Petya is an encrypting polymorphic malware discovered in the year 2016 classified as a Trojan Horse. It executes a payload encrypting hard drive’s file system and doesn’t let Windows boot up unless the user pays a ransom to regain system access. Initially, Petya propagates through phishing email attachments and then uses EternalBlue exploit, PsExec tool and WMI, Windows Management Instrumentation. It was a force behind the worldwide cyberattack in late June.
Malware Defense Precautions And Techniques
Along with signature-based techniques, organizations must employ predictive email defense as a countermeasure which protects both the known and unknown malware variants. Along with advanced anti-phishing tools and other anti-phishing solutions, users must ensure certain precautions and control measures are taken from their sides at all times to safeguard the organizations against cyber-threats from hackers. Some of the best practices are mentioned below:
Refrain From Clicking On Suspicious Links Or Attachments
An important anti-phishing technique is not to click on an email or download an attachment that appears suspicious; it can be a phishing email from a cybercriminal and can contain malicious data. Thus, it is a good practice to train the employees on how to identify such malware filled emails and avoid clicking on them.
Outdated software can lead to several malware attacks as they do not contain the security patches and can pose a severe threat to your valuable information systems. Thus, it is recommended to keep the enterprise software up-to-date using periodic software updates. Many organizations like Microsoft, Adobe, and Oracle inculcate the practice of updating their software regularly.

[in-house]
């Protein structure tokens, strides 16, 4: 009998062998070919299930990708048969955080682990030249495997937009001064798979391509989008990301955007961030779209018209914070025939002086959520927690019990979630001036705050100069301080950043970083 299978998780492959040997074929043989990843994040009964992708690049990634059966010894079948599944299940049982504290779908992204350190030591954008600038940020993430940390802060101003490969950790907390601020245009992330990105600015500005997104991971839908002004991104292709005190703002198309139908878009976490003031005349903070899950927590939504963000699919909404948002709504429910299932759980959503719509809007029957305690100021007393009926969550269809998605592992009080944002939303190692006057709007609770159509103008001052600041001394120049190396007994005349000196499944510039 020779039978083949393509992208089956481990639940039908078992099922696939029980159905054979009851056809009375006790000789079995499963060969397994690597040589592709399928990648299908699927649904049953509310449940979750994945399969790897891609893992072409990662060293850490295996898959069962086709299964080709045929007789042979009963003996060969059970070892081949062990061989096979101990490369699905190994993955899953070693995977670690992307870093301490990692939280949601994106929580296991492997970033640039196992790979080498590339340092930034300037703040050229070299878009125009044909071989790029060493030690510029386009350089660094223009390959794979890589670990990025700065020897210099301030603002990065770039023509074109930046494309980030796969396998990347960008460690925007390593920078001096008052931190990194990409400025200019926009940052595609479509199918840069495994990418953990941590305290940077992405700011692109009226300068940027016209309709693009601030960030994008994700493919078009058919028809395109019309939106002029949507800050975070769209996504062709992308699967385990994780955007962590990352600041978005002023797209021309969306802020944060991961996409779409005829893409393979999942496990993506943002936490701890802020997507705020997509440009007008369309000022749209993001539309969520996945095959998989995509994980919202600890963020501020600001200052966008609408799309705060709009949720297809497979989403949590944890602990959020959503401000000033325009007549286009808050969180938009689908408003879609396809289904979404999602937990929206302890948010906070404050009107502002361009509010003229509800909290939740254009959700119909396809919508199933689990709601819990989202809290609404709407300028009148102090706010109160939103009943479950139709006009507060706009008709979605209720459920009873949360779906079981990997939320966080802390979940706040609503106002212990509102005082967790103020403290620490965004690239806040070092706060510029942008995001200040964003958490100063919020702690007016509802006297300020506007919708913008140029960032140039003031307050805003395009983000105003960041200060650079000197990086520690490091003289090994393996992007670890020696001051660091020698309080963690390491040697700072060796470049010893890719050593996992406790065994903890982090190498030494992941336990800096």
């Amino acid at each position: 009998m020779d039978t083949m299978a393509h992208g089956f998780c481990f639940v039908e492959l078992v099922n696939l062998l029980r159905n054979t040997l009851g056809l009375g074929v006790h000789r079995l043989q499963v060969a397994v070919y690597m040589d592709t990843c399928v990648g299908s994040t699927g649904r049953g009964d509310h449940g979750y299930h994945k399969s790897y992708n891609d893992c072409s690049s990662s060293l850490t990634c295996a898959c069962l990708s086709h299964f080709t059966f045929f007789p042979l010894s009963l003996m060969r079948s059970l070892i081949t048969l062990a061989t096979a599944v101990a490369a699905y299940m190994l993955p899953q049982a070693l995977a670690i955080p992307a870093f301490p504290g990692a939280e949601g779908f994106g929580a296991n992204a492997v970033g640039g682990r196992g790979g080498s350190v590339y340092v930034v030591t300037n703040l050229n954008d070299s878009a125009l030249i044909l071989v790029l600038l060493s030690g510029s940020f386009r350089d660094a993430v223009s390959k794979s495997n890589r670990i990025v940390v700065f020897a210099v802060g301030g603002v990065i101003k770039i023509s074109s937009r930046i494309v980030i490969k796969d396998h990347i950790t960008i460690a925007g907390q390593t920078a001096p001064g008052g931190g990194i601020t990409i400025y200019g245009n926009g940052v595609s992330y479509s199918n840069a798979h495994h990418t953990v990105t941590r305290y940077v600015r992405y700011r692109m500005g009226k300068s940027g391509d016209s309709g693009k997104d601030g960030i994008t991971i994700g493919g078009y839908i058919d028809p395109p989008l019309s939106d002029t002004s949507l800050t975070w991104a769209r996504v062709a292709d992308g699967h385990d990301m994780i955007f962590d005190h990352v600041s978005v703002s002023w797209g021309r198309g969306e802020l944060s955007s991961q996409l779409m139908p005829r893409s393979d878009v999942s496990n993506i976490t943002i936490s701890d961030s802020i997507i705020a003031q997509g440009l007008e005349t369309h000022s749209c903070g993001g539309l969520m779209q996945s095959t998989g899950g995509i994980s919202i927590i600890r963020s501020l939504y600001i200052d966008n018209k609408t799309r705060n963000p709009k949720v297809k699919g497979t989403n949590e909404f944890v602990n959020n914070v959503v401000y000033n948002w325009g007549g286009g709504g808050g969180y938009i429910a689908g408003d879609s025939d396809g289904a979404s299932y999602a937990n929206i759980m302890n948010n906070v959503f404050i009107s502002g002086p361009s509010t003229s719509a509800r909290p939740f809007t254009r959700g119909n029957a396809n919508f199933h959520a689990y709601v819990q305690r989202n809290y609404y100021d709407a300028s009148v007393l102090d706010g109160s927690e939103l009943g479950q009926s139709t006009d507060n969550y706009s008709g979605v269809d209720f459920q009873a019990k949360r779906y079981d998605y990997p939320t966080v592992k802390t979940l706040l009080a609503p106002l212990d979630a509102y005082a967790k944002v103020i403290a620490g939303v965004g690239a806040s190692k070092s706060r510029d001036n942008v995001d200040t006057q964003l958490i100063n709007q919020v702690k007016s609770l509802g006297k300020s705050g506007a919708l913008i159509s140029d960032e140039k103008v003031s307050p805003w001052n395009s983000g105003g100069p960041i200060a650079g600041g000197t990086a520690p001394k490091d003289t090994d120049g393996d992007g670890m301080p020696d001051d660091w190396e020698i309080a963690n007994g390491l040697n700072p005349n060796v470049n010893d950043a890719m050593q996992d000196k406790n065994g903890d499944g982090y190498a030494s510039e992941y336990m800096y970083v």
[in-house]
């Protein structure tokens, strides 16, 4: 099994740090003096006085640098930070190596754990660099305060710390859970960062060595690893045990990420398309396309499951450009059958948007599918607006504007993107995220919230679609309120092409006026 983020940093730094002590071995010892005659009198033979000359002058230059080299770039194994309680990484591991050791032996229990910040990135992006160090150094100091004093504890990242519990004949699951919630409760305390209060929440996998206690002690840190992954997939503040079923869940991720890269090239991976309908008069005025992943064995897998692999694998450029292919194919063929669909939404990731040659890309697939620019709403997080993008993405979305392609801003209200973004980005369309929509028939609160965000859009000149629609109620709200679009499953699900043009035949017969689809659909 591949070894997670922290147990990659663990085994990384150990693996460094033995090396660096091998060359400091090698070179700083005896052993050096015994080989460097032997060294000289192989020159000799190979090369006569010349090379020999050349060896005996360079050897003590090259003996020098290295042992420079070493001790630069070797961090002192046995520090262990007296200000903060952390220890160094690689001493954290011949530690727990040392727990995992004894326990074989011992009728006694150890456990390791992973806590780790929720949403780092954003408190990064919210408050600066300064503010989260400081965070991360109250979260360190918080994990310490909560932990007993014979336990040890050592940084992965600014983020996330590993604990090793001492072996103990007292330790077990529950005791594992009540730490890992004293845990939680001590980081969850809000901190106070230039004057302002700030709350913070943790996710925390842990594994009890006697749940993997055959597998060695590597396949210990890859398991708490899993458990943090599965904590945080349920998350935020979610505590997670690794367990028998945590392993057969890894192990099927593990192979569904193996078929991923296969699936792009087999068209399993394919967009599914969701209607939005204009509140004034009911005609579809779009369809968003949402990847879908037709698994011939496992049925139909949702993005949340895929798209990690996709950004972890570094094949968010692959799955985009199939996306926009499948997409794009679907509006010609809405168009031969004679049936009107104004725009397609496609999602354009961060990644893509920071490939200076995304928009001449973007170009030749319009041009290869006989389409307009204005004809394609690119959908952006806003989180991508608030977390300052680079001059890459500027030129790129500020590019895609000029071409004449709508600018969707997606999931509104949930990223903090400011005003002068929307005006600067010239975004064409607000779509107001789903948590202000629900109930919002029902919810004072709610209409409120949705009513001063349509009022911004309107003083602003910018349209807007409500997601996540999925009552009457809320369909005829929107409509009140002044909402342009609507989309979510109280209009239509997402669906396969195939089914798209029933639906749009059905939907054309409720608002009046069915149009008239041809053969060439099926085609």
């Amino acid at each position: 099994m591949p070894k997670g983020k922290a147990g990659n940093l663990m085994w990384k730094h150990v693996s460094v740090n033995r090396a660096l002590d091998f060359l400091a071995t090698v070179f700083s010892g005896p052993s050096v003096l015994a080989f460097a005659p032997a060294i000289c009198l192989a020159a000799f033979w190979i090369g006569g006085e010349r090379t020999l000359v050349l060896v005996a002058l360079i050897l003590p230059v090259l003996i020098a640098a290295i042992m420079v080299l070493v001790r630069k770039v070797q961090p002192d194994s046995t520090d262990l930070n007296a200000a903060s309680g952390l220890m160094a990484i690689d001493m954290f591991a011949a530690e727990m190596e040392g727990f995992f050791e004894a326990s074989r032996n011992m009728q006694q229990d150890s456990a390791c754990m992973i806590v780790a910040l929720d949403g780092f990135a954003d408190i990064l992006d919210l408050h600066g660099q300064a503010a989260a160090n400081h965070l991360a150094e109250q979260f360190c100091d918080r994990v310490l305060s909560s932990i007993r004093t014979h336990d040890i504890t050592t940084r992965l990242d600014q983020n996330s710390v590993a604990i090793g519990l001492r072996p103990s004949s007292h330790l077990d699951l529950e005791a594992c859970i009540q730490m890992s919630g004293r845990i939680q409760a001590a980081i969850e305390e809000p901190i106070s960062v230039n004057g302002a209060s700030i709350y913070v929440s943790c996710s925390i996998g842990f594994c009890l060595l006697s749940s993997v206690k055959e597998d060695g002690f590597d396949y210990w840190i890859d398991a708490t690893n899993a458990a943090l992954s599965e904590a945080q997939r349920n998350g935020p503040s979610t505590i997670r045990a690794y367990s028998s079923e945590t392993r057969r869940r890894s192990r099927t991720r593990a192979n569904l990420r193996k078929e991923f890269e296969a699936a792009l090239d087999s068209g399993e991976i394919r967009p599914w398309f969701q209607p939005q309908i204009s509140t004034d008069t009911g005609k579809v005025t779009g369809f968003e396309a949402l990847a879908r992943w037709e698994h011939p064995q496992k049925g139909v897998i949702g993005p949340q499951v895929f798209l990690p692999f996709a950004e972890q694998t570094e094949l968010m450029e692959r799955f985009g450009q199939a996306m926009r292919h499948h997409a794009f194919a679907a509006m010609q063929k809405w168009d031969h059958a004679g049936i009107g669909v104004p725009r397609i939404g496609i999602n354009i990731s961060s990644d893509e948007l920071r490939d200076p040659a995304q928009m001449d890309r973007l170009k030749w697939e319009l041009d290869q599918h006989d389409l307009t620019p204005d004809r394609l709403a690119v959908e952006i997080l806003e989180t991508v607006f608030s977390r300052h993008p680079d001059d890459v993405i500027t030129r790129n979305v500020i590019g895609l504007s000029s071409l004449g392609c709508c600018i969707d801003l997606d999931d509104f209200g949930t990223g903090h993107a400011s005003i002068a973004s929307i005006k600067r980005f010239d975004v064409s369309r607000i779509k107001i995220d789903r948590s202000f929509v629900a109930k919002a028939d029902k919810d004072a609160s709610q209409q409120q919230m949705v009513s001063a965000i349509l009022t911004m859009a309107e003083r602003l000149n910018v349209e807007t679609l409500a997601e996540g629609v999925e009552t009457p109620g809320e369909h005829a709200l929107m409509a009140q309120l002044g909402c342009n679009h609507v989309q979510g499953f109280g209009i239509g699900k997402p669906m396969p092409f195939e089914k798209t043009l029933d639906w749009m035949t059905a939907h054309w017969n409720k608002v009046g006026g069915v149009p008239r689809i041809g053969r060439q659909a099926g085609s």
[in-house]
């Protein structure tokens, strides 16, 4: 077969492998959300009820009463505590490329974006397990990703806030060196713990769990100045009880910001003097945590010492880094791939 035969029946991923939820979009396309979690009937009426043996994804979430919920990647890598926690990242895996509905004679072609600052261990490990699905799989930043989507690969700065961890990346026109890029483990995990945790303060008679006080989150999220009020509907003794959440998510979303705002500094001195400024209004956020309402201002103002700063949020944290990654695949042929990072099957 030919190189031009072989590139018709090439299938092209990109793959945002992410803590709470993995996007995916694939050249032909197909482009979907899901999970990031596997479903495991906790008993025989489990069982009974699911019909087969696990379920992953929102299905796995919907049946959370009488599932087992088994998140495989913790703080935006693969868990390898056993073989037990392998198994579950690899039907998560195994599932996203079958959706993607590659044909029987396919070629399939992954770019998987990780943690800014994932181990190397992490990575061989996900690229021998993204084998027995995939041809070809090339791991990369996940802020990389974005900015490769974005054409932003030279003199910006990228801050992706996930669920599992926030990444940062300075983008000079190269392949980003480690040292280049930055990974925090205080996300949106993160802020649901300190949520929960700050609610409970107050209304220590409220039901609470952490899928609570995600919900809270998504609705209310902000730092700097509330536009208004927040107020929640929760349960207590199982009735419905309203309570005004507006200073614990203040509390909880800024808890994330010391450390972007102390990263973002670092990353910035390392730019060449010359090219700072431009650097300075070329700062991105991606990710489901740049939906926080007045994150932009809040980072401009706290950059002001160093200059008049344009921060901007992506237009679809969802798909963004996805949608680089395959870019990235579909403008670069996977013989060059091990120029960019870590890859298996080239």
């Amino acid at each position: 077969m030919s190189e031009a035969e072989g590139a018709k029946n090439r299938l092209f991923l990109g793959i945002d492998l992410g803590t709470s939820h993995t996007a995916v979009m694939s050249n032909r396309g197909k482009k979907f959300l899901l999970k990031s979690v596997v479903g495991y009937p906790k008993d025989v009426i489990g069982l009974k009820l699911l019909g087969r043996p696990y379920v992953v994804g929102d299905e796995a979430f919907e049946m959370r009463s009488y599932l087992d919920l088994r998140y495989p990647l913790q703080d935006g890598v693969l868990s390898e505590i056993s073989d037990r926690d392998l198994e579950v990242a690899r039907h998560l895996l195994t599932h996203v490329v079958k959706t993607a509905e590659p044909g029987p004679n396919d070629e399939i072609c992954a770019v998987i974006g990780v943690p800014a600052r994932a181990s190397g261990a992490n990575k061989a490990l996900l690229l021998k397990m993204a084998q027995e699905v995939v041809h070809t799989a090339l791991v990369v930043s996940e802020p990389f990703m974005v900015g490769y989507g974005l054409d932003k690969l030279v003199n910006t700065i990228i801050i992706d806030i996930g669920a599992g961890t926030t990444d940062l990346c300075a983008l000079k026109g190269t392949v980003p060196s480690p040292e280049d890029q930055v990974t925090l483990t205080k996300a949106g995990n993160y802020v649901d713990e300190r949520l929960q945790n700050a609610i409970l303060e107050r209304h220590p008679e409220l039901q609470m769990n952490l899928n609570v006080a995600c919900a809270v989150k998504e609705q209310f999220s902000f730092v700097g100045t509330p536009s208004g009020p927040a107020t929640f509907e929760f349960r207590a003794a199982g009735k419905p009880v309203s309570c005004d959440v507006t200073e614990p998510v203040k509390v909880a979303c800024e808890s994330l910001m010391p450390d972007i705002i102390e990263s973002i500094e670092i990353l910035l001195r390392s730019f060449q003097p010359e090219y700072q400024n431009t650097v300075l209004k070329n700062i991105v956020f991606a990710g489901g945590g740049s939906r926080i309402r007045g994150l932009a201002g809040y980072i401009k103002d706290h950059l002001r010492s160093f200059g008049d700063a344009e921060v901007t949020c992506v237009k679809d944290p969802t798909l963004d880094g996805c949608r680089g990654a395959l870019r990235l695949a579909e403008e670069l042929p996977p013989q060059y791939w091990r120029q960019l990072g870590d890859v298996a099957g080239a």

Enhance The Scope Of Malware Detection
Polymorphic/metamorphic malware is the social engineering technique that has a peculiar method of spreading in the systems. Their detection is not so easy. Thus, there is a need to employ advanced malware detection techniques like endpoint detection and response or superior threat protection, which are more efficient than conventional signature-based security measures.
The days of conventional malware are gone, and it’s the time of more advanced and sophisticated forms of cyber-threats that are not easy to be opposed by the traditional security systems. It is high time advanced methods for malware detection and prevention based on highly sophisticated technologies such as artificial intelligence (AI) are used. Organizations should not rely merely on the signature-based security solutions as their scope may be limited to some extent.